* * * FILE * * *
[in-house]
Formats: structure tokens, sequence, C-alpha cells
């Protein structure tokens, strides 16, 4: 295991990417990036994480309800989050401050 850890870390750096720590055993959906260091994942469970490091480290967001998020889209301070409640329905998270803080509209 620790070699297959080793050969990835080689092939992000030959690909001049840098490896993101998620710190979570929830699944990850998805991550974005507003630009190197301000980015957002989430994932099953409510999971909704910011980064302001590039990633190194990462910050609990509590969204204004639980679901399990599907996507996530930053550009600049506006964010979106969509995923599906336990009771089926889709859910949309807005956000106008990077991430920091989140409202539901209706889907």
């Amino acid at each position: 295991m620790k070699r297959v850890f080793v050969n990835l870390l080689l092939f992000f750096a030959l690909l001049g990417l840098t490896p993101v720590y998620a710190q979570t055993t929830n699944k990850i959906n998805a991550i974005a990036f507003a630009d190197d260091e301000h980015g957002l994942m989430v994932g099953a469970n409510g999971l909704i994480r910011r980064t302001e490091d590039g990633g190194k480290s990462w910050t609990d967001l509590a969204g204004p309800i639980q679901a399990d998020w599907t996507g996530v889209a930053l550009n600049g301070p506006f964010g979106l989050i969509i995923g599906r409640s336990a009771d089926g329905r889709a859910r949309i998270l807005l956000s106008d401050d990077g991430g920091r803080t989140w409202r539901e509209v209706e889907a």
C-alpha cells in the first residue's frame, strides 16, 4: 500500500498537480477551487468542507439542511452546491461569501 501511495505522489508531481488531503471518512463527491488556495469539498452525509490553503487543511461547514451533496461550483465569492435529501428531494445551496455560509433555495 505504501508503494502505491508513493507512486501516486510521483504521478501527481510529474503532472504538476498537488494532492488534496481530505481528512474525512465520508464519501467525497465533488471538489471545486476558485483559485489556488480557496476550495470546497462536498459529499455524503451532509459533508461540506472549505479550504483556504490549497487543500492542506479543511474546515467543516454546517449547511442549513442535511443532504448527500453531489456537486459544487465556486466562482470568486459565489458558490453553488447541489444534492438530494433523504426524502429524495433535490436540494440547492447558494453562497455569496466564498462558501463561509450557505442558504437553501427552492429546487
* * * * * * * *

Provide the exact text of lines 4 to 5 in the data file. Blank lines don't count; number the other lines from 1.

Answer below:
């Amino acid at each position: 295991m620790k070699r297959v850890f080793v050969n990835l870390l080689l092939f992000f750096a030959l690909l001049g990417l840098t490896p993101v720590y998620a710190q979570t055993t929830n699944k990850i959906n998805a991550i974005a990036f507003a630009d190197d260091e301000h980015g957002l994942m989430v994932g099953a469970n409510g999971l909704i994480r910011r980064t302001e490091d590039g990633g190194k480290s990462w910050t609990d967001l509590a969204g204004p309800i639980q679901a399990d998020w599907t996507g996530v889209a930053l550009n600049g301070p506006f964010g979106l989050i969509i995923g599906r409640s336990a009771d089926g329905r889709a859910r949309i998270l807005l956000s106008d401050d990077g991430g920091r803080t989140w409202r539901e509209v209706e889907a």
C-alpha cells in the first residue's frame, strides 16, 4: 500500500498537480477551487468542507439542511452546491461569501 501511495505522489508531481488531503471518512463527491488556495469539498452525509490553503487543511461547514451533496461550483465569492435529501428531494445551496455560509433555495 505504501508503494502505491508513493507512486501516486510521483504521478501527481510529474503532472504538476498537488494532492488534496481530505481528512474525512465520508464519501467525497465533488471538489471545486476558485483559485489556488480557496476550495470546497462536498459529499455524503451532509459533508461540506472549505479550504483556504490549497487543500492542506479543511474546515467543516454546517449547511442549513442535511443532504448527500453531489456537486459544487465556486466562482470568486459565489458558490453553488447541489444534492438530494433523504426524502429524495433535490436540494440547492447558494453562497455569496466564498462558501463561509450557505442558504437553501427552492429546487